A New York federal judge who previously ruled that the Consumer Financial Protection Bureau is unconstitutionally structured and must exit a lawsuit accusing a litigation funder of gouging NFL players and 9/11 responders has agreed to finalize her judgment against the agency, teeing up its expected appeal to the Second Circuit.
The ex-wife of late ESPN sportscaster Stuart Scott sued The Walt Disney Co. and Fidelity Workplace Services LLC on Friday to retrieve nearly $163,000 in 401(k) plan benefits that she says she had been promised by Scott in their divorce decree, a condition that he allegedly failed to fulfill prior to his death in 2015.
Nine national civil rights and racial justice organizations said Friday they jointly oppose the relocation of the Washington, D.C., Redskins to a new stadium unless the National Football League team agrees to drop "the R-word racial slur" as its name.
In Law360's latest roundup of new actions at the Trademark Trial and Appeal Board, Texas draws "A Line In The Sand" over a famous phrase from the Alamo, the Houston Astros pick a fight with a Philadelphia prep school, and Nestle gets nutty over its “Drumstick” line of ice cream cones.
While the U.S. Supreme Court's sports betting decision appears to clear the field for esports betting in the United States, serious legal obstacles remain before we see any immediate expansion of esports betting. The industry will face intense regulatory scrutiny, say James Havel and Eric Schroeder of Bryan Cave Leighton Paisner LLP.
In a profession notoriously averse to change, it should come as no surprise that there is skepticism about the value of having attorneys perform nonbillable tasks. But U.S. law firms have slowly begun to incorporate knowledge lawyers into their operations — and the trend is likely to continue, says Vanessa Pinto Villa of Hogan Lovells.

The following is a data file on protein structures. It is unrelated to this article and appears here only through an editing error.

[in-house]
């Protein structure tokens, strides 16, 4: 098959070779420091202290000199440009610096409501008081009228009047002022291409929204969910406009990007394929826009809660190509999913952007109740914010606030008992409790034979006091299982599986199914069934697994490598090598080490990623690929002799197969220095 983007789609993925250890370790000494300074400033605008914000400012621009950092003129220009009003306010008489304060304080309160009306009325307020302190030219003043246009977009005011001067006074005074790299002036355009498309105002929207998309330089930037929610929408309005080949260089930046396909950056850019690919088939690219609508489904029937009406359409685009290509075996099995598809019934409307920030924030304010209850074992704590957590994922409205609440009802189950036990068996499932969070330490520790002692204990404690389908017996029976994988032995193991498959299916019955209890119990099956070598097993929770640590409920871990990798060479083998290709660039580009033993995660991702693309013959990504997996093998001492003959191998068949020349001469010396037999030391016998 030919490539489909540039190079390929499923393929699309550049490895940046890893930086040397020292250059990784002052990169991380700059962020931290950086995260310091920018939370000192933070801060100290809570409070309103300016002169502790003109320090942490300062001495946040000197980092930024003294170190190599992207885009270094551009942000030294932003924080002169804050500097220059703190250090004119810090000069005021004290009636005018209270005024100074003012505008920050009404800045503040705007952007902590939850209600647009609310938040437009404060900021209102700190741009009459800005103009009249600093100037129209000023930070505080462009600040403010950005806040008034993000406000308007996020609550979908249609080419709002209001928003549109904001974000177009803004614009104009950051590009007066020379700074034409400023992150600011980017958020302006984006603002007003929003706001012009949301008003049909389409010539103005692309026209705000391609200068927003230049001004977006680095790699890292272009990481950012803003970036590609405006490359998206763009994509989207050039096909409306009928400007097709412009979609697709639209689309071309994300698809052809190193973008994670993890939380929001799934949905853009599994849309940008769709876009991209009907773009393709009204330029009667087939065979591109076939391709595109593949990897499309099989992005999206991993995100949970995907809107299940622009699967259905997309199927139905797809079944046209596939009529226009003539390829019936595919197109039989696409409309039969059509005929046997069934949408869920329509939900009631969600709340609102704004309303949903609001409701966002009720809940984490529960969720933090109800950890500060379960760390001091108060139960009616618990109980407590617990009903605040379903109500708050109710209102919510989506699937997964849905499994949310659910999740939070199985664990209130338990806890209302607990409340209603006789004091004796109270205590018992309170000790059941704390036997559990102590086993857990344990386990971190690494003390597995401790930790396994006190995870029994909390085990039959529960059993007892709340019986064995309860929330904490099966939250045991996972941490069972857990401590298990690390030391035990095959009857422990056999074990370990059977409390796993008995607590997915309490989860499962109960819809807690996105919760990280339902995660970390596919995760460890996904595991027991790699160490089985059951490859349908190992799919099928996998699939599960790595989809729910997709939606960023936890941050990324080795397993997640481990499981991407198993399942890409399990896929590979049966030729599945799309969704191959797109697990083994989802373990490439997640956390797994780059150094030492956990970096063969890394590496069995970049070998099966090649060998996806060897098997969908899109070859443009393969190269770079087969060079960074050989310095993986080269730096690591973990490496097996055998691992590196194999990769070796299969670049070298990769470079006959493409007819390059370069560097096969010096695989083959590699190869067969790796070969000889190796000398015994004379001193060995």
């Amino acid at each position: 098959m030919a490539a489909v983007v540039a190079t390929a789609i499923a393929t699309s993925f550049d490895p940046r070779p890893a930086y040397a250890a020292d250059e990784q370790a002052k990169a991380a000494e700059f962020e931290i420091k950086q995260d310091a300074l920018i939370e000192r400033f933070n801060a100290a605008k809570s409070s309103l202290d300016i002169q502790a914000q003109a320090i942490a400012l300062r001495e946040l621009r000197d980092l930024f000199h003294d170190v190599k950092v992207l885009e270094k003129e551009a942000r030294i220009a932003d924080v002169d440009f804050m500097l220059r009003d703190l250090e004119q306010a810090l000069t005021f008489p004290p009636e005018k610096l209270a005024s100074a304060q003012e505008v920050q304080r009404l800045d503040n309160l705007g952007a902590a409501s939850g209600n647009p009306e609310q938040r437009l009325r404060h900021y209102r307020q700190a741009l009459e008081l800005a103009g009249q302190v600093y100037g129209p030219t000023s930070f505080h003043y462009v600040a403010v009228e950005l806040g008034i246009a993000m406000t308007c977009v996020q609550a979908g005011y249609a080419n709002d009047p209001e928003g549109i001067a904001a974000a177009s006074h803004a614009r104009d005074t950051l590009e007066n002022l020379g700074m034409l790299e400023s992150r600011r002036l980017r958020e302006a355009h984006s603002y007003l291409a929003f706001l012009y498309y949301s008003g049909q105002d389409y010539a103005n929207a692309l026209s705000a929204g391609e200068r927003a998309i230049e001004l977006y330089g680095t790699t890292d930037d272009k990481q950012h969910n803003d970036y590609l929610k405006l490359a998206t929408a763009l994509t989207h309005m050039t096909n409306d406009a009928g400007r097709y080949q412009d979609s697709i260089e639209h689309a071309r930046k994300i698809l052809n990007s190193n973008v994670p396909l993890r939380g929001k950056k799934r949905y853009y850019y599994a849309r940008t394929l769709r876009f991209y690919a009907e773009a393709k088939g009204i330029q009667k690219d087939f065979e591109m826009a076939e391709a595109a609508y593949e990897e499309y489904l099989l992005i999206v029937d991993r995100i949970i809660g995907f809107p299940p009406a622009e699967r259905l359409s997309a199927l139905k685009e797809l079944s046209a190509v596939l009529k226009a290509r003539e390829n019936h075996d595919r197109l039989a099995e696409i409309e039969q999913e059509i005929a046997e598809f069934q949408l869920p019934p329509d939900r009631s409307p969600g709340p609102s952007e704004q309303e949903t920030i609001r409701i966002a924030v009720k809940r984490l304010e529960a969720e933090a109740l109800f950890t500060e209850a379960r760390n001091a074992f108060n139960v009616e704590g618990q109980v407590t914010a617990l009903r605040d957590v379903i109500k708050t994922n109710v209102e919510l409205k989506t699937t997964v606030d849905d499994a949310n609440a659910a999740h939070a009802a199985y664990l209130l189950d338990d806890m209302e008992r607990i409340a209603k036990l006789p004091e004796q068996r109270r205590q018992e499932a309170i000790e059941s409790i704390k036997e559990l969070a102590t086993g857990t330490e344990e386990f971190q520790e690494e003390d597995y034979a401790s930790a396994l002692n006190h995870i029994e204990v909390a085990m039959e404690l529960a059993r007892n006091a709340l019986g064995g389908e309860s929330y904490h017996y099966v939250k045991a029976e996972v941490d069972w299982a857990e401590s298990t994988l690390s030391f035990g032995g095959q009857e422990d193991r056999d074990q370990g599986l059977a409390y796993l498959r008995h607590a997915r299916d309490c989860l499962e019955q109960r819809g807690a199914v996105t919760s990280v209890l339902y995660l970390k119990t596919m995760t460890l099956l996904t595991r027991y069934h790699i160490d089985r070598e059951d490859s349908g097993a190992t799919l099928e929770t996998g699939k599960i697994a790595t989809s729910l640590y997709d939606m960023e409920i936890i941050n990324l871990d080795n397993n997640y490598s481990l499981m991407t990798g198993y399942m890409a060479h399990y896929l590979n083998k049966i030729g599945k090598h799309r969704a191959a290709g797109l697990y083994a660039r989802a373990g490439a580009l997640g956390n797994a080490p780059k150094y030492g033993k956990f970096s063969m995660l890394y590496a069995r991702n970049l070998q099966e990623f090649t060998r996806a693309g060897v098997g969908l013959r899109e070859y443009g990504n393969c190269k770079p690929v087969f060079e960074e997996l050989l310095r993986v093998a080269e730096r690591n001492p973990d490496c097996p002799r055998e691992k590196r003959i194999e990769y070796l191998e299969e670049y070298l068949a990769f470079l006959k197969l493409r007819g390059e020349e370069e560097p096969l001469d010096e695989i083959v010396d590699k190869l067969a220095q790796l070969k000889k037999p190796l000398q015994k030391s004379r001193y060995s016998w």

For close observers of the Foreign Agents Registration Act, the June 8 release by the U.S. Department of Justice of over 50 FARA advisory opinions was a watershed. These opinions offer an unprecedented glimpse into how the FARA Registration Unit interprets the law, say Brian Fleming and Andrew Herman of Miller & Chevalier Chtd.
The legal industry has already begun to feel the impact of anti-bribery and anti-money laundering requirements. When involved with cryptocurrency trading and remittance, law firms face more than the risk of being perceived as organizations that support money laundering practices, says John Reed Stark of John Reed Stark Consulting LLC.
Law firms are increasingly accepting cryptocurrency as payment for services. While this might seem innovative and forward-thinking, ironically it is much more of a throwback, says John Reed Stark of John Reed Stark Consulting LLC.
While each state is now free to enact new laws legalizing sports betting, the U.S. Supreme Court’s decision in Murphy v. NCAA does not displace a framework of federal gambling laws that were never intended to apply to a world where state-authorized sports betting is commonplace, say Scott Rader and Kelly Frey of Mintz Levin Cohn Ferris Glovsky and Popeo PC.
Established case law holds that a sports participant has no claim against another participant for injuries sustained during play, unless the co-participant intentionally or recklessly injured the other. In the context of concussion-based litigation, courts have grappled with how to apply that standard to entities far removed from the field of play, say Amy Crouch and Kerensa Cassis of Shook Hardy & Bacon LLP.
I agree with the legal pundits speculating that NewLaw’s present and future disruptors will radically change the legal services industry, but that change may not come quite as rapidly as predicted. Regardless, now is the time for both the incumbents and the challengers to best position themselves for the eventual shakeup, says Craig Levinson, founder of Levity Partners.
With the World Cup about to hit our screens, the temptation for some businesses that lack the badge of "official sponsor" to promote their global brand will be great. But, however tempting, the stakes for those so-called ambush marketers are high, say attorneys with Bryan Cave Leighton Paisner LLP.
Legal pundits continue to make predictions that newer entrants into the industry — NewLaw firms, the Big Four and alternative legal service providers — will progressively seize greater amounts of market share from traditional law firms. But the BigLaw response has been underwhelming at best, and a glimpse at the market forces puts its lack of urgency into perspective, says Craig Levinson, founder of Levity Partners.